Tours & Travel

Queen Elizabeth National Park: A medley of wonders

QUEEN ELIZABETH NATIONAL PARK – At Queen Elizabeth National Park, the sky sometimes seems to be much closer, not surprising. This protected area of nearly 2000 square kilometers is in higher altitude than Kampala. The park was named to honor the coronation of Queen Elizabeth in nearly 1950s and is one of the most popular for visitors. The reasons are not hard to find.

The volcanic action in the distant past has left the picturesque features like Lake George to the Northeast and Lake Edward to the southeast boundaries of the park. There are also crater filled with forests that occasionally remind one of Jurassic Park but, there are no dinosaurs here. Just a large variety of wildlife against the backdrop of natural beauty rarely found anywhere else in the world.

In 1959, Dr. Hugh Catt said; Uganda’s parklands fulfill a deep human need. For in these tracts of the earth not only animal creation but the man himself can find a sanctuary and retreat himself from routine into the reality of a world apart,” he said referring to the Queen Elizabeth National Park.

It is understandably Uganda’s most popular tourist destination. The park’s diverse ecosystems, which include sprawling savanna, shady, humid forests, sparkling lakes, and fertile wetlands, make it the ideal habitat for the classic big game, ten primate species including chimpanzees and over 600 species of birds.

Set against the backdrop of the jagged Rwenzori Mountains, the park’s magnificent vistas include dozens of enormous craters carved dramatically into rolling green hills, panoramic views of the Kazinga Channel with its banks lined with hippos, buffalo and elephants, and the endless Ishasha plains, whose fig trees hide lions ready to pounce on herds of unsuspecting Uganda Kob.

As well as its outstanding wildlife attractions, Queen Elizabeth National Park has a fascinating cultural history.

The wide bio-diversity of habitats means that Queen Elizabeth National Park contains the most astonishing number of species – almost 100 types of mammal including tree-climbing lions and 606 different birds!

There are many opportunities for visitors to meet the local communities and enjoy storytelling, dance, music and more. The gazetting of the park has ensured the conservation of its ecosystems, which in turn benefits the surrounding communities.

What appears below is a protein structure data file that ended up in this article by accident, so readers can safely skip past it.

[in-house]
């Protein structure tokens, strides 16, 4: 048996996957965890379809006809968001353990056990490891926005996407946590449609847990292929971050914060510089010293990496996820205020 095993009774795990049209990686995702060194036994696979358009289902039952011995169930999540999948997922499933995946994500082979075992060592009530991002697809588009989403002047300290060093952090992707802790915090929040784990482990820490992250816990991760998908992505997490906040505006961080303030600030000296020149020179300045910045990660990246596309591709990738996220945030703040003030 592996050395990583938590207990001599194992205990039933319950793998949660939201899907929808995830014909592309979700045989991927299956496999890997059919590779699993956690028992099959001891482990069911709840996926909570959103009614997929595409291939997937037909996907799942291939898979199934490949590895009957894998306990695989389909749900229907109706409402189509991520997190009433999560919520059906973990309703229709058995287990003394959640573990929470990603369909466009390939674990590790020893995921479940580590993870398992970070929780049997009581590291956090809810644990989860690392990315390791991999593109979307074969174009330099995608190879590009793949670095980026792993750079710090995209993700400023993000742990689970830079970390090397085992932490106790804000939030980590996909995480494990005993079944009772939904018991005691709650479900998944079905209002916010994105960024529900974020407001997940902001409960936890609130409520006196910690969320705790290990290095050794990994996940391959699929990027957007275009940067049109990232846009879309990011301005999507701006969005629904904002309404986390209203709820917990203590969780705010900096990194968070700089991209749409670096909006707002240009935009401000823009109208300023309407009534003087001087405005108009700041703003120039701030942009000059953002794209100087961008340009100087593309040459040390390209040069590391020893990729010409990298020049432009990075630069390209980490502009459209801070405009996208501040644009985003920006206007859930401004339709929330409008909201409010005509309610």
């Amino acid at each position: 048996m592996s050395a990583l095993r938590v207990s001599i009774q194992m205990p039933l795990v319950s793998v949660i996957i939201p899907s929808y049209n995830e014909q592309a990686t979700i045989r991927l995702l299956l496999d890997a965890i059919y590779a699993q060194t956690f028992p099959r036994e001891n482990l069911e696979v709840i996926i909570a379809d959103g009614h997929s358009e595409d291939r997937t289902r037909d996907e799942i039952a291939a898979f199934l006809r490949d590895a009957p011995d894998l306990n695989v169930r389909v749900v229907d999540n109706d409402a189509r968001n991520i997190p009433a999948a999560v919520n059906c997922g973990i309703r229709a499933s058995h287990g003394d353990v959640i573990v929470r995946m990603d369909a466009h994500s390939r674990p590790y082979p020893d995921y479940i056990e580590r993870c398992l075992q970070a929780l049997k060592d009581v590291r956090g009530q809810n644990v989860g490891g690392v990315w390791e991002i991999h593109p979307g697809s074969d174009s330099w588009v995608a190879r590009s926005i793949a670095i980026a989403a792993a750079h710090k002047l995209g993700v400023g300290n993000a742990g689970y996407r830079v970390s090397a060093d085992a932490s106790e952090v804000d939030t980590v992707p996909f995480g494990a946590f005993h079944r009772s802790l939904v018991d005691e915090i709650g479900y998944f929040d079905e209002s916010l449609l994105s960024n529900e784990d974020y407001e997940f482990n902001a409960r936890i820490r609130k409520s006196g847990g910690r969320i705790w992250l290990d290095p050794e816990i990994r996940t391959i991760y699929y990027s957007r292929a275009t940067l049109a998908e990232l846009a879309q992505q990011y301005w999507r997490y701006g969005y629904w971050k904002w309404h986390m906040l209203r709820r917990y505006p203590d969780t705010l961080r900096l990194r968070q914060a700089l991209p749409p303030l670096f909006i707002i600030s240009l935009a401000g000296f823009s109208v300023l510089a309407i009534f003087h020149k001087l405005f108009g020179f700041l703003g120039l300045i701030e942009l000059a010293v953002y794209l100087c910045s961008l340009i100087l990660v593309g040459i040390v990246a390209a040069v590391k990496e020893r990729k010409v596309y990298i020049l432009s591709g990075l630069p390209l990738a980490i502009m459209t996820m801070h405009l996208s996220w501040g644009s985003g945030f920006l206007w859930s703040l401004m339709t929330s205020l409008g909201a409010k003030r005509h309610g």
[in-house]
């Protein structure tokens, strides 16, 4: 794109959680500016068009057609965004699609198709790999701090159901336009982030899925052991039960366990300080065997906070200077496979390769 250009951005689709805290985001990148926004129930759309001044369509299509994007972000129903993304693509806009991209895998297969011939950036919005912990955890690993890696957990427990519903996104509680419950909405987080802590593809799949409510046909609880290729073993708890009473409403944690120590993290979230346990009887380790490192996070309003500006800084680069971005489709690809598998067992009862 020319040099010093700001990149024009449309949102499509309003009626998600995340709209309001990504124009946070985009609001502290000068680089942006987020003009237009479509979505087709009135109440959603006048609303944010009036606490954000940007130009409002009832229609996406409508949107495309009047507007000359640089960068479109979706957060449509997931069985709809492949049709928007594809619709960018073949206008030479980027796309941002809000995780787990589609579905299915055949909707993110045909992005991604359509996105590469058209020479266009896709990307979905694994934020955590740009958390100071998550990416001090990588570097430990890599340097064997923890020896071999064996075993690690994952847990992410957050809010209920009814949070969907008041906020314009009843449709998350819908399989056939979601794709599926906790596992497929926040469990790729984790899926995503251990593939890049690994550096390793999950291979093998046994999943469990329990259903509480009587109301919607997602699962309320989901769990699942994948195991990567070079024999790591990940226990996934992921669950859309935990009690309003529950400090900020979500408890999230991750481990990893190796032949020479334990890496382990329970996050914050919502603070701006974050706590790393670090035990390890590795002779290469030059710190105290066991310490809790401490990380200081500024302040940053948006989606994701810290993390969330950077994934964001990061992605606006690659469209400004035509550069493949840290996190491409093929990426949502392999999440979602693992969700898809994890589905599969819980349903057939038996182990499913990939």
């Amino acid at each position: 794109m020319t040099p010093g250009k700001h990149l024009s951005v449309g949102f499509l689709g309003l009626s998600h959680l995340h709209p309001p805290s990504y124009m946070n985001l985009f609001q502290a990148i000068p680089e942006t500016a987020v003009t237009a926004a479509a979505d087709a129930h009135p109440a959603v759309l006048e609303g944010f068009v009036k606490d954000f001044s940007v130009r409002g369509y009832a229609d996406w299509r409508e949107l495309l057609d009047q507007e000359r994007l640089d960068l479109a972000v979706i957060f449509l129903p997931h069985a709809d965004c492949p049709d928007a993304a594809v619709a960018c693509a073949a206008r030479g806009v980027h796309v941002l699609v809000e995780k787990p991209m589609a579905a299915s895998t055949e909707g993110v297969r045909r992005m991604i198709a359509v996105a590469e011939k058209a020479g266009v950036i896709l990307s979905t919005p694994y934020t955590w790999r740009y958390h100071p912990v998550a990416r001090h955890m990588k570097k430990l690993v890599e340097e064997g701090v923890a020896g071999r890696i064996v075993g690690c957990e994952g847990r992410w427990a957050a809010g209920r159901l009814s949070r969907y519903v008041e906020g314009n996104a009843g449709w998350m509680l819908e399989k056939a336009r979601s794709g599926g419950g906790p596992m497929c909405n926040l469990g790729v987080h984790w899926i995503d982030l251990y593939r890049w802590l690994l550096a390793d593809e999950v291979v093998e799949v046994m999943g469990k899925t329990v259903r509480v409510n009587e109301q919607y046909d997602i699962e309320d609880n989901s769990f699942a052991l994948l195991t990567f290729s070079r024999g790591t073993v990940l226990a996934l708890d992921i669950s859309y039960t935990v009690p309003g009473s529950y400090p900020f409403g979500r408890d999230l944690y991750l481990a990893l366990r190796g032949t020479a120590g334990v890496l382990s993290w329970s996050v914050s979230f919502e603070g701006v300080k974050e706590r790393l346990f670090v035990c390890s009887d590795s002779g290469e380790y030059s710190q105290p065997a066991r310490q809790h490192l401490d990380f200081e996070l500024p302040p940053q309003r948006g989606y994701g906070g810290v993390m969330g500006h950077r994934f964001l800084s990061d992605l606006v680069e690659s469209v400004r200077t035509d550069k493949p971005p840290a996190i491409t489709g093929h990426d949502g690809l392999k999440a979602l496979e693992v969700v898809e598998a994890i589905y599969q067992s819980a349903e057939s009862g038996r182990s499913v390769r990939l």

Wilderness adventure

Day 1:

Arrive at one of the many lodges or campsites in or near Queen Elizabeth National Park in the afternoon, check in and relax before an evening game drive on the Kasenyi plains.

Day 2:

Wake early to experience a different face of the park. Meet with the park’s lion research team at Mweya and venture off-road to track and monitor lions.
Have a leisurely lunch on the Mweya Peninsula, Katwe, Kikorongo or one of the lodges near the Maramagambo Forest.

After lunch, take a long walk in the Maramagambo Forest, where you can find a variety of birds, forest antelope, monkeys, a bat cave and the ‘cormorant house’ a large tree in the forest that has been turned white by the birds that roost there at night.

Day 3:

Spend the morning tracking chimps in Kyambura Gorge. Explore this ‘underground forest’ before a picnic lunch overlooking the gorge, or at one of the nearby lodges.
In the afternoon take the Agro-Tour Walkthrough community farmland and learn about farming techniques, medicinal plants, and beekeeping. To top off an action-packed day, there is the option of taking the Crater Lake Drive to the Baboon Cliffs for sundowners.

Day 4:

Drive to the south of the park to explore the Edward Flats and the Ishasha Plains to find the region’s famous tree-climbing lions as well as abundant kob, topi, buffalo, and elephant. Take a picnic lunch either under the shade of a fig tree or in one of the UWA bandas.

In the afternoon take a nature walk with a UWA guide along the river to see hippo, crocodiles, and many birds. The river forms the border between Uganda and the Democratic Republic of the Congo.
Find a remote location for your bush-camp and enjoy an evening game drive before returning to your camp for a night in the wilderness.

Day 5:

Pack up camp and take a morning game drive through the Ishasha plains for a final visit with the lions and other wildlife before heading out of the park and onto Bwindi or elsewhere.

Local guides say, all itineraries subject to change, depending on weather, availability, and location of chosen lodging.



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